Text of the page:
pks create-cluster k8s-clus-01 --external-hostname pks-clus-01 --plan small --num-nodes 3
  • k8s-clus-01 – this is the name of the Kubernetes cluster
  • –external-hostname pks-clus-01 – this is the DNS name for our master node, and should have an DNS entry or an /etc/hosts entry created for it. kubectl will need to communicate to the API server on the master(s) when we start using it. However we will have to wait and see what IP address (from the floating/load balancer pool) is mapped to the master node of the cluster before we can complete this step
  • –plan small – the plan as described in the Enterprise PKS tile in Pivotal Ops Manager. By default, this small plan creates a single master/ETCD node. It also builds masters and workers VMs with 2 CPU, 4GiB Memory and 32GB VMDKs. You can enable and change additional plans from the Ops Manager UI. Note that plans also define how Availability Zones should be used by masters and workers. More on this shortly.
  • –num-nodes 3 – this is the number of  worker nodes that will be created in this Kubernetes cluster

Let’s run the command:

cormac@pks-cli:~$ pks create-cluster k8s-clus-01 --external-hostname pks-clus-01 --plan small --num-nodes 3

Name:                     k8s-clus-01
Plan Name:                small
UUID:                     23d0fc1f-200b-41c3-9dba-7bdb53b52180
Last Action:              CREATE
Last Action State:        in progress
Last Action Description:  Creating cluster
Kubernetes Master Host:   pks-clus-01
Kubernetes Master Port:   8443
Worker Nodes:             3
Kubernetes Master IP(s):  In Progress
Network Profile Name:

Use 'pks cluster k8s-clus-01' to monitor the state of your cluster

cormac@pks-cli:~$
You can use the command pks cluster k8s-clus-01 to query the state of the cluster. However, it does not display a lot of useful information about the progress. After some time, it will hopefully finish successfully, as shown here. Note that now we also have the K8s Master IP, which needs to be resolvable to the external hostname, pks-clus-01. We’ll deal with that issue in step 5.
cormac@pks-cli:~$ pks cluster k8s-clus-01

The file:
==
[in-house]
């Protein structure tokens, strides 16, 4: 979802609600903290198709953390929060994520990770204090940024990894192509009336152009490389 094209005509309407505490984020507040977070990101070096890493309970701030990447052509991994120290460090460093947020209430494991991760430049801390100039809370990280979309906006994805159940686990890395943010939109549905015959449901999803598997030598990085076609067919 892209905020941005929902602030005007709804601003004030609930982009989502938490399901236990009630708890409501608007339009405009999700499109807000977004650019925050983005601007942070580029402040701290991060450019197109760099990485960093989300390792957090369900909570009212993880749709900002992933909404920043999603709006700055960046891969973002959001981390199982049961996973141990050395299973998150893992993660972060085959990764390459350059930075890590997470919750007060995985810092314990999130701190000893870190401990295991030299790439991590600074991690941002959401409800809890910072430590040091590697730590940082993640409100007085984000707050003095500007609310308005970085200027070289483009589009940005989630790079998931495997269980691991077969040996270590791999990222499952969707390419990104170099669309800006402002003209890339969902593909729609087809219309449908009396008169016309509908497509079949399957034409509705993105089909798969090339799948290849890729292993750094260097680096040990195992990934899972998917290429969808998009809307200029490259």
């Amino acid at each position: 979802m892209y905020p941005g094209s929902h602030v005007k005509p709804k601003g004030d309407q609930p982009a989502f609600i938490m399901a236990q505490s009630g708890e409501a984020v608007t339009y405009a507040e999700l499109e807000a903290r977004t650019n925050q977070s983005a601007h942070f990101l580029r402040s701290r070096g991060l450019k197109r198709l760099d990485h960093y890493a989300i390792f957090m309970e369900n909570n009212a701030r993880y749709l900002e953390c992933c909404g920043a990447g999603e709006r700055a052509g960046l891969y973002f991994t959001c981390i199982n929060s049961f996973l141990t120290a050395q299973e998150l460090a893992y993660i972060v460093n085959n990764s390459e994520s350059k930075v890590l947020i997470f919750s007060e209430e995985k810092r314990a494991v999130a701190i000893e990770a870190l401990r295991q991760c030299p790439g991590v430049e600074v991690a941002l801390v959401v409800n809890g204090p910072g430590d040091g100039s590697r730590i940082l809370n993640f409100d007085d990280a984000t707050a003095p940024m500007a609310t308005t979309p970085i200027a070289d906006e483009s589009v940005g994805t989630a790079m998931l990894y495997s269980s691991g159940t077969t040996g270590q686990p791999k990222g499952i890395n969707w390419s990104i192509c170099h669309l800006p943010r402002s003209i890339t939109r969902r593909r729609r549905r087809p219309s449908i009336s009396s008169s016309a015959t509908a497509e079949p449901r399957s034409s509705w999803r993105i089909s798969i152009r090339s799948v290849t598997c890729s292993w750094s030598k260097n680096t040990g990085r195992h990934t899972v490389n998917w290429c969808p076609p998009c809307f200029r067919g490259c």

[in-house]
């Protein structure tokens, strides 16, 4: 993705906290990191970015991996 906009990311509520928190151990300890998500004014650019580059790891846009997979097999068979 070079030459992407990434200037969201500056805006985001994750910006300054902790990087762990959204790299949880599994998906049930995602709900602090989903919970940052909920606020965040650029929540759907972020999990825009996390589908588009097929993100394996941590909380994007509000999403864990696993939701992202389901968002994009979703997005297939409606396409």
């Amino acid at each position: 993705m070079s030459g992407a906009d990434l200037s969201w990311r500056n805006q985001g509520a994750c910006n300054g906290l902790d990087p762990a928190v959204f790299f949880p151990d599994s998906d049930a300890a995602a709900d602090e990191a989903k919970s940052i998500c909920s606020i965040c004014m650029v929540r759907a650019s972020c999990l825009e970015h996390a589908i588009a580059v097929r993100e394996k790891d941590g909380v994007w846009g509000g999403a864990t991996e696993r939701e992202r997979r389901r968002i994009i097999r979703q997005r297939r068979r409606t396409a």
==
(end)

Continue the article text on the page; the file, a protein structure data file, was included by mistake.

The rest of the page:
PKS Version:              1.5.0-build.32
Name:                     k8s-clus-01
K8s Version:              1.14.5
Plan Name:                small
UUID:                     ce2567f3-233e-4ec6-b1e4-fafbbecbadeb
Last Action:              CREATE
Last Action State:        succeeded
Last Action Description:  Instance provisioning completed
Kubernetes Master Host:   pks-clus-01
Kubernetes Master Port:   8443
Worker Nodes:             3
Kubernetes Master IP(s):  147.70.30.2
Network Profile Name:

cormac@pks-cli:~$
As mentioned, you do not really see the progress of the deployment with this command. This is where the bosh CLI can be very useful. A command such as this bosh task, which runs in real-time, reports tasks as they happen. Note this is the very first K8s cluster deployment so there are some compilation tasks shown here which do not appear in subsequent cluster deployments.
cormac@pks-cli:~$ bosh task

Using environment '147.70.10.11' as user 'director'

Task 31

Task 31 | 17:16:11 | Preparing deployment: Preparing deployment
Task 31 | 17:16:13 | Warning: DNS address not available for the link provider instance: pivotal-container-service/cec0ab96-6f39-46f1-a277-8a49181dc244
Task 31 | 17:16:13 | Warning: DNS address not available for the link provider instance: pivotal-container-service/cec0ab96-6f39-46f1-a277-8a49181dc244
Task 31 | 17:16:13 | Warning: DNS address not available for the link provider instance: pivotal-container-service/cec0ab96-6f39-46f1-a277-8a49181dc244
Task 31 | 17:16:23 | Preparing deployment: Preparing deployment (00:00:12)
Task 31 | 17:16:23 | Preparing deployment: Rendering templates (00:00:07)
Task 31 | 17:16:30 | Preparing package compilation: Finding packages to compile (00:00:00)
Task 31 | 17:16:30 | Compiling packages: jq/c6a6daa7f64fc4775d11c0d4441d9fcf49506746
Task 31 | 17:16:30 | Compiling packages: nsx-cni/cab69c27665c0ff1a5210adc44fd97efc6b74ea0
Task 31 | 17:16:30 | Compiling packages: nsx-cni-common/dc5b3b6618f30a09827997245e20288c56dd3f20
Task 31 | 17:16:30 | Compiling packages: nsx-python27/75df9f63298d0d2644c6030b160b9b7486a9c195
Task 31 | 17:18:03 | Compiling packages: nsx-cni-common/dc5b3b6618f30a09827997245e20288c56dd3f20 (00:01:33)
Task 31 | 17:18:03 | Compiling packages: ncp_rootfs/5973b83f6fdd6a4c5286d675fd0729e98acd61b0
Task 31 | 17:18:10 | Compiling packages: jq/c6a6daa7f64fc4775d11c0d4441d9fcf49506746 (00:01:40)
Task 31 | 17:18:13 | Compiling packages: nsx-cni/cab69c27665c0ff1a5210adc44fd97efc6b74ea0 (00:01:43)